Plutarch. Plutarch's Lives of the Noble Grecians and Romans
Englished by Sir Thomas North. Trans. Sir Thomas North. Vol. 6 (1579; London: David Nutt, 1896) 238.

DION    which he had enterprised of his owne head and counsell: and 
AND    did amende the faults others committed, and brought things 
BRUTUS    to better state then he found them. Where it seemeth, that 
    Brutus did not wisely to receive the second battell: consider- 
    ing his rest stoode upon it. For, after he had lost the 
    battell, it was unpossible for him ever to rise againe: and 
    therefore his hart failed him, and so gave up all, and never 
    durst strive with his evill fortune as Pompey did, consider- 
    ing that he had present cause enough in the field to hope of 
    his souldiers, and being beside a dreadfull Lorde of all the 
    sea over. Furthermore, the greatest reproache they could 
    object against Brutus, was: that Iulius Caesar having saved 
    his life, and pardoned all the prisoners also taken in battell, as 
    many as he had made request for, taking him for his frende, 
    and honoring him above all his other frends: Brutus not- 
    withstanding had imbrued his hands in his blood, wherewith 
    they could never reprove Dion. For on the contrarie side,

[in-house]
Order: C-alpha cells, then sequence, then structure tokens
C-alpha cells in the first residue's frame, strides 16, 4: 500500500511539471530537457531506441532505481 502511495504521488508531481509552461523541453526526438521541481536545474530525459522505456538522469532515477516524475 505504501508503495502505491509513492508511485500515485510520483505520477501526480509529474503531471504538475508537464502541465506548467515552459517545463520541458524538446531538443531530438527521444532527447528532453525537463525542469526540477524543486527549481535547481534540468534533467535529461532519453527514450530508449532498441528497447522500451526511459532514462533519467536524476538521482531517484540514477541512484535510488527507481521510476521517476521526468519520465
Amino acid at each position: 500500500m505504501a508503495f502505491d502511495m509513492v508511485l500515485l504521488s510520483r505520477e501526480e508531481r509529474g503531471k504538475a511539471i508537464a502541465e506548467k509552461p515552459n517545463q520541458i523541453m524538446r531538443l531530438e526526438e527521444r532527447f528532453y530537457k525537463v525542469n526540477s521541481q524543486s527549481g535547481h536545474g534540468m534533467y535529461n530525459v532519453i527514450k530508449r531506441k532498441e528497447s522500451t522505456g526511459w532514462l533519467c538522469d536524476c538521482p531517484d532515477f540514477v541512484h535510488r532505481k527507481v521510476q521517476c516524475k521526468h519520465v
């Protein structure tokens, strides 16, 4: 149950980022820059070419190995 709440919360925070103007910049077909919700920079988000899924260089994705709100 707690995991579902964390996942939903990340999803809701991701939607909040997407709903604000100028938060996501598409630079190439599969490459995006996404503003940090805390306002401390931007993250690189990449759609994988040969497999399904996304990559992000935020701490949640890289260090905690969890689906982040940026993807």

so long as Dion was Dionysius frende and kinseman, he did 
    alway helpe him to order and governe his affaires. But 
    after he was banished his contrie, and that his wife was 
    forciblie maried to an other man, and his goodes also taken 
    from him: then he entred into just and open warres against 
In what    Dionysius the tyranne. But in this poynt, they were con- 
things Dion    trarie together. For wherein their chiefest praise consisted, 
was inferior    to witte, in hating of tyrannes and wicked men: it is most 
unto Brutus.    true that Brutus desire was most sincere of both. For 
    having no private cause of complaint or grudge against 
    Caesar, he ventred to kill him, onely to set his contrie 
    againe at libertie. Where if Dion had not received private 
    cause of quarrell against Dionysius: he woulde never have 
    made warre with him. The which Plato proveth in his 
    Epistells, where is plainlie seene: that Dion being driven 
    out of the tyrans Court against his will, and not putting 
    him selfe to voluntarie banishment, he drave out Dionysius. 
    Furthermore, the respect of the common wealth caused 
    Brutus, that before was Pompeys enemie, to become his 
    frende, and enemie unto Caesar, that before was his frend: 
    only referring his frendshippe and enmitie, unto the con- 
    sideracion of justice and equitie. And Dion did many